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  Bowel Disease

Inflamatory Bowel Disease

bowel-disease
The intestines can develop problems or diseases, just as other organs in your body can. Inflammatory bowel disease or IBD for short, is a chronic disease  or disorder of the intestinal tract. IBD is more serious than another inflammatory bowel disease called IBS, or irritable bowel syndrome.

There are two major types of irritable bowel disease, Crohn’s disease and ulcerative colitis. Both of these irritable bowel disorders can interfere with the natural absorption of essential nutrients from food. The result is general fatigue, weight loss, and a loss of appetite.

People with Crohn’s disease commonly experience abdominal cramps or pain, diarrhea, fever, intestinal ulcers, and inflammation of other parts of the body. Crohn’s disease most often occurs in the lower part of the small intestine where it connects to the colon.

The level of severity in chronic colon conditions differs for each individual. It can range from minor symptoms and hardly any discomfort all the way to more frequent diarrhea and severe intestinal pain. e second major type of IBD called ulcerative colitis, affects only the large intestine.

Like Crohn’s disease, the most common symptoms are abdominal pain and bloody diarrhea, as well as fatigue, weight loss, nausea, and loss of appetite. Often, sufferers believe the problems are related to the stomach due to the pain. Other common ailments include inflammation of the joints, eye problems, and anemia due to blood loss.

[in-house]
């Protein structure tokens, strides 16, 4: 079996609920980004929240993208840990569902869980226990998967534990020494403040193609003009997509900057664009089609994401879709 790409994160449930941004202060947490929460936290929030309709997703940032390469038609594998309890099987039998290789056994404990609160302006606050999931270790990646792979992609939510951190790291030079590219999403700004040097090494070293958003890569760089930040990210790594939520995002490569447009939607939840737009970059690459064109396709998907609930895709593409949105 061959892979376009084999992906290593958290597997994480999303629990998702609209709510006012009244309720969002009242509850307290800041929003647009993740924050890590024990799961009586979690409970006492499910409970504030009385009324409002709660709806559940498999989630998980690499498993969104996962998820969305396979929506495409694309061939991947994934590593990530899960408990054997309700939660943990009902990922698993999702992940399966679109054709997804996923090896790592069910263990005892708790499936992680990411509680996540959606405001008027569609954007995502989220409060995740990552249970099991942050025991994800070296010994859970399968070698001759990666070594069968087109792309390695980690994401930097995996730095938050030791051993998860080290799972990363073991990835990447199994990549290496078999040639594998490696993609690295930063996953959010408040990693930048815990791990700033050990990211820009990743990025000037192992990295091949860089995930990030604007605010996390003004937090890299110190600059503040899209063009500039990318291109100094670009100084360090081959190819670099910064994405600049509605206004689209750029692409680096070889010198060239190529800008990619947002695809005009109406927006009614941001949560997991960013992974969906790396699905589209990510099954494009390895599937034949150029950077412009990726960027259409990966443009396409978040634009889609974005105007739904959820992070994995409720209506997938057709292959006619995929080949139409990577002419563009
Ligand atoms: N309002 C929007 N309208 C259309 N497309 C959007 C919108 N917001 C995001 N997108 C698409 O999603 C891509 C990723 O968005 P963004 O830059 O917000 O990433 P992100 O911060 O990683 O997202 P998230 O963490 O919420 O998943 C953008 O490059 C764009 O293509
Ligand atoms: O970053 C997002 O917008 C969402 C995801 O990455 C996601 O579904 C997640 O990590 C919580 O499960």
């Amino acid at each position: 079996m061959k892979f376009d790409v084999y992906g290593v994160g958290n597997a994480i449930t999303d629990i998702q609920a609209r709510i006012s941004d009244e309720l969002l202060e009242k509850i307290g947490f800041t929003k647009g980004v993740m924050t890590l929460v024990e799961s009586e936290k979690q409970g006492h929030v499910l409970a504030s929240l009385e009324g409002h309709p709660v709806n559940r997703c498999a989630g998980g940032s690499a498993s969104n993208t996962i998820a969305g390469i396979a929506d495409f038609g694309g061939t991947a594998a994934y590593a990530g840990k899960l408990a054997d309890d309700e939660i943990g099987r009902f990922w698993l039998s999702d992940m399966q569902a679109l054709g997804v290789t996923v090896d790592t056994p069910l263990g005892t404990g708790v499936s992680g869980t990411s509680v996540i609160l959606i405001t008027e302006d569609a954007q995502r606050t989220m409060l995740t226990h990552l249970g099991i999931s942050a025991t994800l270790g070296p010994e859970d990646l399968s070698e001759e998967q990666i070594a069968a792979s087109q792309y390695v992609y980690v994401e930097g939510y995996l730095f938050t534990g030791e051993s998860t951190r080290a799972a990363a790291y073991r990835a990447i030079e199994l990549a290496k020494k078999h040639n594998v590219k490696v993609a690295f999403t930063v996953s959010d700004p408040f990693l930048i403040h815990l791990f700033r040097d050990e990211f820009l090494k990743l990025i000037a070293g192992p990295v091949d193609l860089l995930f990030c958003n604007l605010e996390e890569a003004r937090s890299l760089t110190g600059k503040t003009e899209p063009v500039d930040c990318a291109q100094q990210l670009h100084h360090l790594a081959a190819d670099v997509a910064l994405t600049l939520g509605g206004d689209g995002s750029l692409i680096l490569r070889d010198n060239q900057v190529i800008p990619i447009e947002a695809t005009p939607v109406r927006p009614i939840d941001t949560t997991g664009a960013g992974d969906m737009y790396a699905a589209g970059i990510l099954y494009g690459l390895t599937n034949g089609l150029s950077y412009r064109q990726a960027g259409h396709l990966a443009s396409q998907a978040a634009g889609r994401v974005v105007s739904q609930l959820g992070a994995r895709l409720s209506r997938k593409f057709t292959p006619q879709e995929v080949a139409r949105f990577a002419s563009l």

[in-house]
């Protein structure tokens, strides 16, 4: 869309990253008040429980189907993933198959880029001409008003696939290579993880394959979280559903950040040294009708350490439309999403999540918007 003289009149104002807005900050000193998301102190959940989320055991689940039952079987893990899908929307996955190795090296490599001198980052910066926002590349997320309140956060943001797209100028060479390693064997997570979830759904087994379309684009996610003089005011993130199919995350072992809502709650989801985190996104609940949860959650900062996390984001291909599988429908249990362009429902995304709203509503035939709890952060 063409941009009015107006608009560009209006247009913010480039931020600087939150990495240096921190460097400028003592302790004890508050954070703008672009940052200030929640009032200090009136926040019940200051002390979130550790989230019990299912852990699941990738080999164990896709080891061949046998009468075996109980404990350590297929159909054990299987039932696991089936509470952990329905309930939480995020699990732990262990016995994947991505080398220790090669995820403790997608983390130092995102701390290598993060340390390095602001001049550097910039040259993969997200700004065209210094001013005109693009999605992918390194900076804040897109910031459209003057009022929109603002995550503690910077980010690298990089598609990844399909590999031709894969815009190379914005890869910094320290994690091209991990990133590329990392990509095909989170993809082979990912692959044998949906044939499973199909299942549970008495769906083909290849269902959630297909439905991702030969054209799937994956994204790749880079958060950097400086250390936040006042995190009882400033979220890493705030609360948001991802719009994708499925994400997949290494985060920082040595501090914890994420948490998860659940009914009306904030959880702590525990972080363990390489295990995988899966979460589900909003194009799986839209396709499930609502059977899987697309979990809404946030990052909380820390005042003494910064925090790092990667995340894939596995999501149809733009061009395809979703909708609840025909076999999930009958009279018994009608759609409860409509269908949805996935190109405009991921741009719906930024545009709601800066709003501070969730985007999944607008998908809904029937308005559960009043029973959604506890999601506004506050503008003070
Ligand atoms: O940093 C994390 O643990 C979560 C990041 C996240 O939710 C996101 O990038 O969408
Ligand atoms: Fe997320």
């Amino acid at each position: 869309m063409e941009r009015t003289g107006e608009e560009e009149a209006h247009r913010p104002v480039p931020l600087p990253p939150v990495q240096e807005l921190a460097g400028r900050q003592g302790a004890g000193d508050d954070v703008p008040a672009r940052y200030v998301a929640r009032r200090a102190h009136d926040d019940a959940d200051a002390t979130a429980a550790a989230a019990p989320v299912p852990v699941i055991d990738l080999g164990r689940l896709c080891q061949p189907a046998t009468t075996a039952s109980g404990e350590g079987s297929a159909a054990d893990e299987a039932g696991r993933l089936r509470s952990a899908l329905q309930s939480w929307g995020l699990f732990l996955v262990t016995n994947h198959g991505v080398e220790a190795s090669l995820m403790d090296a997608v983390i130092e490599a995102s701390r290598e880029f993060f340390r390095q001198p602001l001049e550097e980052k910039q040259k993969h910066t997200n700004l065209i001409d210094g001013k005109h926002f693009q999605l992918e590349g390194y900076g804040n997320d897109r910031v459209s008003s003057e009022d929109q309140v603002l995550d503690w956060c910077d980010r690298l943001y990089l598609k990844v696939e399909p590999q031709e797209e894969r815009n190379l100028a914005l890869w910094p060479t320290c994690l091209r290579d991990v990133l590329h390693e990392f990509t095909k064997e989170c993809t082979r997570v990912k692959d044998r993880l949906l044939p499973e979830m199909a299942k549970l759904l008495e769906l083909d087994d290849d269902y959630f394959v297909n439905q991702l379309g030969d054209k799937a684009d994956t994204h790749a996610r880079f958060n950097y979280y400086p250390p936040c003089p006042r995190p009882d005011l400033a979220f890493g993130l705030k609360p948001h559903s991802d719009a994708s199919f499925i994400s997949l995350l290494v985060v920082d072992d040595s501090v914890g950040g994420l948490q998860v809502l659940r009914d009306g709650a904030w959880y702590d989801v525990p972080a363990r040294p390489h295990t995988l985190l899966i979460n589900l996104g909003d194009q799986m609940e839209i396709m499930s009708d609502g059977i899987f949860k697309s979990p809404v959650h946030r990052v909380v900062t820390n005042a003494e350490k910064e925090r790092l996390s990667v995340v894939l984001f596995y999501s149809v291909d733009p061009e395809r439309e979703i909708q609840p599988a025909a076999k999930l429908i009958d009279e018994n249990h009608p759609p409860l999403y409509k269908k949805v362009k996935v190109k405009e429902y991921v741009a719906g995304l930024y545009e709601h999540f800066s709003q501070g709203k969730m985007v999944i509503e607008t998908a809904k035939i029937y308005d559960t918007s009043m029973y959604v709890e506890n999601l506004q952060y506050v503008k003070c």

There is a wide variety of diagnostic procedures used to make the appropriate diagnosis of inflammatory bowel disease, including blood tests, barium studies, and colonoscopy. The colonoscopy allows the doctor to see any inflammation, bleeding, or ulcers that may be on the wall of the colon. Another procedure used to identify inflammatory bowel disease is an upper endoscopy. This procedure is used to view the esophagus, stomach, and upper small intestine. Samples may be removed for a biopsy that is helpful to further analyze the affected tissue.

The exact cause of inflammatory bowel disease is not known. It is believed that there may be a genetic link between relatives, and is most likely to occur during the late teen years and twenties. The best treatment for inflammatory bowel disease is a combination of therapies that have proven to be effective for many patients with the disorder. A special diet designed specifically to the special needs of the individual based on his or her symptoms is the first place to start.

Also, reducing stress and increasing rest and relaxation are helpful. Certain medications may also be prescribed to reduce inflammation and treat the possibility of bacterial infections. The last resort is surgery if symptoms are not controlled by medications and diet.

Living with inflammatory bowel disease IBD can be difficult at times, but not impossible to overcome. Following the doctor's advice and getting plenty of rest can go a long way in treating the disorder. A supportive health care professional and a positive attitude in addition to recommended treatments keep symptoms under control so a normal lifestyle can be maintained.